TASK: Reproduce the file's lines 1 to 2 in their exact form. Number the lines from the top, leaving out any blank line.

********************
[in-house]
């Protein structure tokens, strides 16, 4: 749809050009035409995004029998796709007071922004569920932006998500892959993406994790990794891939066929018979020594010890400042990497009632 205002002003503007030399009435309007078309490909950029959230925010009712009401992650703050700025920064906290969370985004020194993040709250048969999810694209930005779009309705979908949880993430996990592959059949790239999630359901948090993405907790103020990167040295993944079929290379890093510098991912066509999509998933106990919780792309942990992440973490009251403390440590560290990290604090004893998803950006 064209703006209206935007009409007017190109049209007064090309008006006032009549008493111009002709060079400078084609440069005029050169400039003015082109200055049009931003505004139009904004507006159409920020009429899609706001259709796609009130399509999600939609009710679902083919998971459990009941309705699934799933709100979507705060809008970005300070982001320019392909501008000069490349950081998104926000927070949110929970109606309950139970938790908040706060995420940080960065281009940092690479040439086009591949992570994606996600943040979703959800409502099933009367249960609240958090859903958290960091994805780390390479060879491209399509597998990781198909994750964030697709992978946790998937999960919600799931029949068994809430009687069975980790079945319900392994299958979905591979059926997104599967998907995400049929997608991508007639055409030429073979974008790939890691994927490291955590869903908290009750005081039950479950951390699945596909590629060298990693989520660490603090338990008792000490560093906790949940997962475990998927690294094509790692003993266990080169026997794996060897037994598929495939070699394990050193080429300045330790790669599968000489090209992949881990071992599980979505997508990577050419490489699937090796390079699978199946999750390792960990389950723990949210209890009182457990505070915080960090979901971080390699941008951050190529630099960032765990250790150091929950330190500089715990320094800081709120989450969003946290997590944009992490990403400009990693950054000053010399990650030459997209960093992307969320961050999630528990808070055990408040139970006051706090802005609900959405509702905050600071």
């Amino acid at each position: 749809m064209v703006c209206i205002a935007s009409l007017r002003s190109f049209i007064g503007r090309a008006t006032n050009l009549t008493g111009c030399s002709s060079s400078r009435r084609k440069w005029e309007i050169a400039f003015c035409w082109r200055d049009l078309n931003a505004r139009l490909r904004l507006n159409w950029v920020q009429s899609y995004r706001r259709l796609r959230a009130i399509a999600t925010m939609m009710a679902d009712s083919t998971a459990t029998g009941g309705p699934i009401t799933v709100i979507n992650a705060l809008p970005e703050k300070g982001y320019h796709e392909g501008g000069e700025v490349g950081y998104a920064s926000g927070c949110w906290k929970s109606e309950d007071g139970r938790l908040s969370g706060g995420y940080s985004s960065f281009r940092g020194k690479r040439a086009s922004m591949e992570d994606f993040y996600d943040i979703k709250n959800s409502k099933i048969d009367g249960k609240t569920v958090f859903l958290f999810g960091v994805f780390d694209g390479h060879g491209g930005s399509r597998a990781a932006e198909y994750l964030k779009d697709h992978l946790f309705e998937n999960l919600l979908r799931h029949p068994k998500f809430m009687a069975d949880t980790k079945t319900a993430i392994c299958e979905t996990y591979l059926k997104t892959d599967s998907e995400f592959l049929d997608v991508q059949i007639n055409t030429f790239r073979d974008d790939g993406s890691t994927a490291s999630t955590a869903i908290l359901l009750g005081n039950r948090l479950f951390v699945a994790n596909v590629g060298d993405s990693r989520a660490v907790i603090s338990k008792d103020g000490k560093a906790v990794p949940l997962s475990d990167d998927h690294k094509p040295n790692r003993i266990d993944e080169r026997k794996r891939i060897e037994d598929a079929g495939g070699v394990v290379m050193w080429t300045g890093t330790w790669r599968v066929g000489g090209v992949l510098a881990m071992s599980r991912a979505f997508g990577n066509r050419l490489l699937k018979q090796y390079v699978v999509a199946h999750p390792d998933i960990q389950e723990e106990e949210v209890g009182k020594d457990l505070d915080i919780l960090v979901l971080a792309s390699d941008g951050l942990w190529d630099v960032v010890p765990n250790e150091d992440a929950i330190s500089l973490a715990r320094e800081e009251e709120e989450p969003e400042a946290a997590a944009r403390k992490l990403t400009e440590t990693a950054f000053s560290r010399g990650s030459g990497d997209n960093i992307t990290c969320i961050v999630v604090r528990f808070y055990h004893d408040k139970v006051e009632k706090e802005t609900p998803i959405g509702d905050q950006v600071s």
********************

[in-house]
């Protein structure tokens, strides 16, 4: 749809050009035409995004029998796709007071922004569920932006998500892959993406994790990794891939066929018979020594010890400042990497009632 205002002003503007030399009435309007078309490909950029959230925010009712009401992650703050700025920064906290969370985004020194993040709250048969999810694209930005779009309705979908949880993430996990592959059949790239999630359901948090993405907790103020990167040295993944079929290379890093510098991912066509999509998933106990919780792309942990992440973490009251403390440590560290990290604090004893998803950006 064209703006209206935007009409007017190109049209007064090309008006006032009549008493111009002709060079400078084609440069005029050169400039003015082109200055049009931003505004139009904004507006159409920020009429899609706001259709796609009130399509999600939609009710679902083919998971459990009941309705699934799933709100979507705060809008970005300070982001320019392909501008000069490349950081998104926000927070949110929970109606309950139970938790908040706060995420940080960065281009940092690479040439086009591949992570994606996600943040979703959800409502099933009367249960609240958090859903958290960091994805780390390479060879491209399509597998990781198909994750964030697709992978946790998937999960919600799931029949068994809430009687069975980790079945319900392994299958979905591979059926997104599967998907995400049929997608991508007639055409030429073979974008790939890691994927490291955590869903908290009750005081039950479950951390699945596909590629060298990693989520660490603090338990008792000490560093906790949940997962475990998927690294094509790692003993266990080169026997794996060897037994598929495939070699394990050193080429300045330790790669599968000489090209992949881990071992599980979505997508990577050419490489699937090796390079699978199946999750390792960990389950723990949210209890009182457990505070915080960090979901971080390699941008951050190529630099960032765990250790150091929950330190500089715990320094800081709120989450969003946290997590944009992490990403400009990693950054000053010399990650030459997209960093992307969320961050999630528990808070055990408040139970006051706090802005609900959405509702905050600071």